Be sure to edit the path /home/matt/www/projects/mynewsite/public_html/ both for DocumentRoot and for Directory to point to where you’d like to keep your projects.

  6. Save and close mynewsite – your new website configuration is ready.
  7. To set up the directories and subdirectories for your projects all at once, return to your home directory by running cd . Then run mkdir -p www/projects/mynewsite/public_html .
  8. Now, enable the configuration we created earlier by running: sudo a2ensite mynewsite . (a2 = Apache2 and en = enable).
  9. Tell your machine to listen for the address we chose for your site by running: sudo gedit /etc/hosts . When your text editor opens the file, add the name of the address next to localhost on the same line, like so:    localhost 
  10. Save the file and exit your text editor.
  11. Reload the Apache configuration: sudo service apache2 reload .
  12. Load in your browser.

You now run Apache shared hosting!

Installing the LAMP Stack on Ubuntu 11.04 – Natty Narwhal

How to install the LAMP stack

Once you’ve installed Ubuntu, you’ll need Apache MySQL, and PHP to complete the stack. We’ll install phpmyadmin while we’re at it.

For this example I installed LAMP using Ubuntu 11.04 (Natty Narwhal), but this example  should work on many previous releases; I can’t say how far back.

  1. Open your terminal.
  2. Run sudo apt-get install apache2 mysql-server php5 phpmyadmin .
  3. Set passwords when prompted.
  4. Run sudo service apache2 restart.
  5. Go to http://localhost/ in your favorite browser. When you see Apache’s “It works” page, Apache is installed. If you get the following error:
    ... waiting apache2: Could not reliably determine the server's fully qualified domain name, using for ServerName

    simply edit the httpd.conf file by

    1. running: sudo gedit /etc/apache2/httpd.conf
    2. Add the following line to the file (which will be blank be default):
      ServerName localhost
  6. Go to http://localhost/phpmyadmin. If you don’t see phpMyAdmin’s welcome page, create a symlink by running: sudo ln -s /etc/phpmyadmin/apache.conf /etc/apache2/conf.d/phpmyadmin.conf and then reload Apache: sudo service apache2 reload . You should now see phpMyAdmin’s Welcome page.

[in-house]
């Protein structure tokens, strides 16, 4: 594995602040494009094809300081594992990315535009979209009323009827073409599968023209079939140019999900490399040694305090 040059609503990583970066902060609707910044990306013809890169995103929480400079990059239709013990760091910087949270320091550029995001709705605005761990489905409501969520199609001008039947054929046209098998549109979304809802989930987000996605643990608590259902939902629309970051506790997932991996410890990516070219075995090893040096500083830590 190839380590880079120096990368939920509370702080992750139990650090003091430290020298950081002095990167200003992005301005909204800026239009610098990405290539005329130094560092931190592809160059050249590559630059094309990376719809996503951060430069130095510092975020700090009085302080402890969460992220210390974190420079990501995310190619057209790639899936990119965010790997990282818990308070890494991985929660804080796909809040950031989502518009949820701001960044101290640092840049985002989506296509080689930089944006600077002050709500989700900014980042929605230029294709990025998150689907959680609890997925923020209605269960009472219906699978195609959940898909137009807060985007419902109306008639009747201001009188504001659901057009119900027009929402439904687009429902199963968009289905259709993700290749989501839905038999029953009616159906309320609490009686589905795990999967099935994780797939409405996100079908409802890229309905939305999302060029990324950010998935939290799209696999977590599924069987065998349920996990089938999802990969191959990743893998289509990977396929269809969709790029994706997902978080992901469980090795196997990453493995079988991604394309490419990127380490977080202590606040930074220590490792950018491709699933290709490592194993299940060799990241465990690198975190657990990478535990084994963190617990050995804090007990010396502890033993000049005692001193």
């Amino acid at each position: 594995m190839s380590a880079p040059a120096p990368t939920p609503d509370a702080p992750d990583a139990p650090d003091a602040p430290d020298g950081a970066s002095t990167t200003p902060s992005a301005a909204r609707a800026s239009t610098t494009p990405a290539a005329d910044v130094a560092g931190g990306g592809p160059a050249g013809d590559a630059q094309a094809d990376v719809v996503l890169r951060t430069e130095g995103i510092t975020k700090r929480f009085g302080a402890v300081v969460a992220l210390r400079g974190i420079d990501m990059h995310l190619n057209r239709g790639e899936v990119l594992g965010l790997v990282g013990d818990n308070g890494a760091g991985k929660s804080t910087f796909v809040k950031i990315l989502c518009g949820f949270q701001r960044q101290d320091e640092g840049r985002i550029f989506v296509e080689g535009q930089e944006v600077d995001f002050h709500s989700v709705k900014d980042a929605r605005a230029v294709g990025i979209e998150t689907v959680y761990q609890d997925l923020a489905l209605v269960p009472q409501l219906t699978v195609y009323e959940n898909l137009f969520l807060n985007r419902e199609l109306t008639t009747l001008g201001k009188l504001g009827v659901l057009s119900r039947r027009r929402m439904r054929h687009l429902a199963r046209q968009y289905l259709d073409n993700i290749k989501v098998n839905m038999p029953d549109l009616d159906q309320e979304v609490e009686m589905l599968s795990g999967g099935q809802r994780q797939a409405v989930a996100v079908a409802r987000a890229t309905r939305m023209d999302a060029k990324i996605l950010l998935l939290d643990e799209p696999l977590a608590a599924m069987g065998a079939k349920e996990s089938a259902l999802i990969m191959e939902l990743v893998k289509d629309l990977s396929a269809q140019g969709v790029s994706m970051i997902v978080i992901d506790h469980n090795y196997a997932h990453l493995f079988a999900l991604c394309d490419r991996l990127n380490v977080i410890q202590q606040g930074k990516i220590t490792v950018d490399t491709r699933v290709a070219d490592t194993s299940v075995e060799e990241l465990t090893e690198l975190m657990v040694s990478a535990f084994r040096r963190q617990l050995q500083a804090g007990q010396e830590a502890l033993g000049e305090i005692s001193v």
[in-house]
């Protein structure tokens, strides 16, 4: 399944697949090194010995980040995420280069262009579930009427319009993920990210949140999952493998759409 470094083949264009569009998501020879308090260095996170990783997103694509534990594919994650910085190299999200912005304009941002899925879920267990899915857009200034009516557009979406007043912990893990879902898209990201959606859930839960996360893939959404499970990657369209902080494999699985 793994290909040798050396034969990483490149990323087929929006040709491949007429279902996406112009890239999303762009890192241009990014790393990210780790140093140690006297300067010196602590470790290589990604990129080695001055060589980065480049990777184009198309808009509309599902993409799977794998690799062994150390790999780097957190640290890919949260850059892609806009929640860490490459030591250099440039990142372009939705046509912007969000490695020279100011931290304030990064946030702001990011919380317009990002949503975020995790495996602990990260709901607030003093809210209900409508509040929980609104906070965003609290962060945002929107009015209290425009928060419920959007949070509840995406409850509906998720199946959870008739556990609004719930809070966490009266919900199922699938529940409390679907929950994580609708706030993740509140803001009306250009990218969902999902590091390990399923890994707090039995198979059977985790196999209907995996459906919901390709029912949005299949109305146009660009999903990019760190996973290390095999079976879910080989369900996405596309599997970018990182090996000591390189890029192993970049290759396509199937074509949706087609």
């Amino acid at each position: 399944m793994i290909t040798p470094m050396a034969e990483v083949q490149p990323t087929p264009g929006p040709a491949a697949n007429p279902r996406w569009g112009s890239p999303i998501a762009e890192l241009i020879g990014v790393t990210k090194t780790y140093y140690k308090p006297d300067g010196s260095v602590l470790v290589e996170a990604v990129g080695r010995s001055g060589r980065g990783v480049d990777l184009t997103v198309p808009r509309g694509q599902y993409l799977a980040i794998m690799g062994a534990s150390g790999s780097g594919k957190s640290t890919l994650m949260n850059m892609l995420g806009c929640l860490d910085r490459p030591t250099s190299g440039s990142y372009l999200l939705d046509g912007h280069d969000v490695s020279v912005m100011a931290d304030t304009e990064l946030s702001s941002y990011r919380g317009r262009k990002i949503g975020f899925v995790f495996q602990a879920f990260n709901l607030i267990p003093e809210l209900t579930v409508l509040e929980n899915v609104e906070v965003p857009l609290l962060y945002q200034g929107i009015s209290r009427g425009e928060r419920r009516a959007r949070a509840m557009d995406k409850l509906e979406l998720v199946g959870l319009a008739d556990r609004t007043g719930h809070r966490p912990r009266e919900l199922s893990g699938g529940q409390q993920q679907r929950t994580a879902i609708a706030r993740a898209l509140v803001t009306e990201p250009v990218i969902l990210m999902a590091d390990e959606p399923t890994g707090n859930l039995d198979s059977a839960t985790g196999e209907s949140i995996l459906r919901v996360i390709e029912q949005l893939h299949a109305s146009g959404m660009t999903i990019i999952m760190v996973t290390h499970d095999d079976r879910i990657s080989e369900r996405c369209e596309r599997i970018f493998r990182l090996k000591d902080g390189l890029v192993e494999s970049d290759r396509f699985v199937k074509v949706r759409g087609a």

7. Have a sandwich.

Once LAMP is installed and running, you’ll probably want to configure Apache virtual hosting so you can begin using your new development server.

Goodbye Windows, Hello Linux.

Well I finally did it.

Sure, it’s a dual-boot, but I’m committed to using Linux only on my main laptop.

Once I get Photoshop working through VirtualBox—which might require a bit more RAM—I’ll kiss the windows partition goodbye. I don’t have time to shift to GIMP right now, so I’ll be keeping Photoshop in my toolkit for now.

The recent version of Ubuntu, 11.04 (Natty Narwhal) loads the Unity user interface instead of GNOME Shell as default, which was a bit of a turn off for me. Ubuntu 10,10 (Maverick Meerkat) using GNOME was a nice introduction to Linux for me last year; I find GNOME to be much more intuitive.

Thankfully, reverting to the Gnome environment in Natty is as simple as logging out and selecting it as your GUI.

Aside from the Photoshop inconvenience, it looks like I’ll also need to load Magic Jack through VirtualBox as well.

Hey Adobe: 2011 called, they want their Photoshop back.

Goodbye Gates, hello Torvalds.

Django Views and URLconfs – Your First Django page

This mini tutorial explains how to serve a simple web page through Django that display’s a traditional ‘Hello world’ message.

The examples on this page assume that you have completed the Django installation, and have started a new Django project in a directory named /mysite/.

Key concepts

In Django, the contents of the page are produced by view a function, which you place in a file you create, conventionally named The URL of the page itself is specified in a URLconf,, which you specify in

Sample view

To output a simple Hello world! message, add this to your new

from django.http import HttpResponsedef hello(request):     return HttpResponse("Hello world")


  • Import the HttpResponse class, from django/http/ (or, the django.http module)
  • Define a function called hello. This is our view function.
  • Return an HttpResponse object that’s been instantiated with the text Hello world.